Story authored by Randy Cooke, originally published on The Drum’s Found Remote.
Economics is a fascinating discipline. It is, at its core, the science of systems, providing instructive models for understanding nodes of value and centers of influence.
As it relates to the media landscape, economics helps us understand the relationships among true centers of value, which are growing more complex by the day. A proliferation of rich data streams, not only from an increasing array of connected devices, but also consumer and behavioral signals, are converging to establish the value of audience on a moment-to-moment basis.
The race is on between media giants and ‘big tech’ to create modern marketplaces of audience, void of intermediating influence. It’s a high-stakes game of capture the flag, with tens-of-billions of dollars chasing content on one end of the field, and the pursuit of seamless technology-driven fulfillment charging from the other.
To a person, everyone in this industry is in agreement that the business models of traditional media are due for modernization. A confluence of content, distribution and data portend a future of self-sustaining marketplaces where currencies are forsaken for rich, endemic, data-driven audience valuations.
The buying frenzy of platform solutions by legacy media companies like Verizon and Comcast is a necessary hedge against the likes of Google (Alphabet), Facebook and Apple who are in hot pursuit of their own catalogues of content to complement turnkey multiplatform distribution and frighteningly-deep data warehouses. It’s not beyond reason to assume any, or all of these technology firms have designs on owning studio content—the, ahem, Alphabet network, anyone?
Programmers and MVPDs, alike, fear ‘big tech’s’ move into traditional media, particularly given recent FCC positions challenging the established ecosystems of content distribution. On the other hand, media companies also recognize that advertisers are coming to expect a buying fluidity that has heretofore eluded traditional media sectors.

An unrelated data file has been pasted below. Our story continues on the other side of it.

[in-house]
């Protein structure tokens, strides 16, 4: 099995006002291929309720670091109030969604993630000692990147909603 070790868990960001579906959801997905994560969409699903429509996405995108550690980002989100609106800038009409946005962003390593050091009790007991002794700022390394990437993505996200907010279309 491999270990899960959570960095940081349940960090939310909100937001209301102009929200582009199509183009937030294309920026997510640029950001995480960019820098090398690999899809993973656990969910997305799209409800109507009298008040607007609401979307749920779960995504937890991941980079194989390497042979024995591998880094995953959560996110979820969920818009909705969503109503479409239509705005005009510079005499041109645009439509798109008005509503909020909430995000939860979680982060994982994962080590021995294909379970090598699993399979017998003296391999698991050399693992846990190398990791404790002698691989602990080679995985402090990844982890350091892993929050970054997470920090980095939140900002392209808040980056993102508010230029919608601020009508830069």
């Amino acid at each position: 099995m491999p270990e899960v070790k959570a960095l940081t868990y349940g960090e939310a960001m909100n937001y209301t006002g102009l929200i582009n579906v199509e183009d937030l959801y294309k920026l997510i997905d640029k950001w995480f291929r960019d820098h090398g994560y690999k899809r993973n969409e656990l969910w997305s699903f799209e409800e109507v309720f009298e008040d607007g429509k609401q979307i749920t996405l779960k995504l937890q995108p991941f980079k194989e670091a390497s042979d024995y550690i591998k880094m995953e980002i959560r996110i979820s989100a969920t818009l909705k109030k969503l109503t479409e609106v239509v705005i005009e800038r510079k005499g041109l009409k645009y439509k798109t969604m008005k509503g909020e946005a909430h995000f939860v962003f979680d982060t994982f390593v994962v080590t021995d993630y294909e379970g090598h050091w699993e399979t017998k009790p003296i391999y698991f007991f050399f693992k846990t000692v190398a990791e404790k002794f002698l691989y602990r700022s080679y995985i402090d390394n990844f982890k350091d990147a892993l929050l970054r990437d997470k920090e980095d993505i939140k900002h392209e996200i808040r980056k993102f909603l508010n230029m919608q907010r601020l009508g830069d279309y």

Technology itself is inert, a catalyst which does not represent a center of value within media. It can, however, unlock and maximize the value of content, distribution and data—the foundational elements of a sustainable marketplace. Ownership of all three, along with the necessary tech to seamlessly facilitate audience-based, data-informed, and insight-driven transactions provides significant dividends in monetization and yield.
Centers of Media Value
Content — Ownership of studios or MCNs means the media owner has exclusive rights in determining how and where content is made available to consumers.
Distribution — Devices, managed networks (MVPDs), platforms, spectrum or apps provide for highly-controlled distribution infrastructures of content that establish an exclusivity of inventory, which in turn facilitates the management of supply liquidity in balance with demand.
Data — Device-level viewership, user authentication, ISP traffic and consumer purchase data warehouses (which are exclusive to the content and distribution value centers) activate an endemic valuation system for inventory, offering deeper insights for decisioning ads beyond traditional currency metrics such as Nielsen or comScore.
The old adage is, “Content is king.” But owning all three is the king’s empire.
Historically, media buyers and sellers have licensed any number of third-party stewardship systems and e-business platforms to transact and manage campaigns. In many respects, the ad tech platforms of today are the next generation of those systems, providing richer planning tools and the ability to extract actionable insights in fractions of time offered by their technological ancestors.
But progress has its cost, giving media executives the newfound challenge of balancing increased executional sophistication with an inherent compression of margin.
If you are a media owner with content, distribution and data within your media stack, owning a DSP, an SSP, an ad server and a media rights management platform can virtually eliminate the operational costs of tech facilitation. That could represent as much as a 30% relative lift on yield!
Self-sustaining marketplaces are no doubt the future of big media. Whether media companies follow in the walled garden footsteps of Google and Facebook remains to be seen. But you can rest assured, that’s one business decision that won’t be dictated by Google or Facebook.
VP, Programmatic TV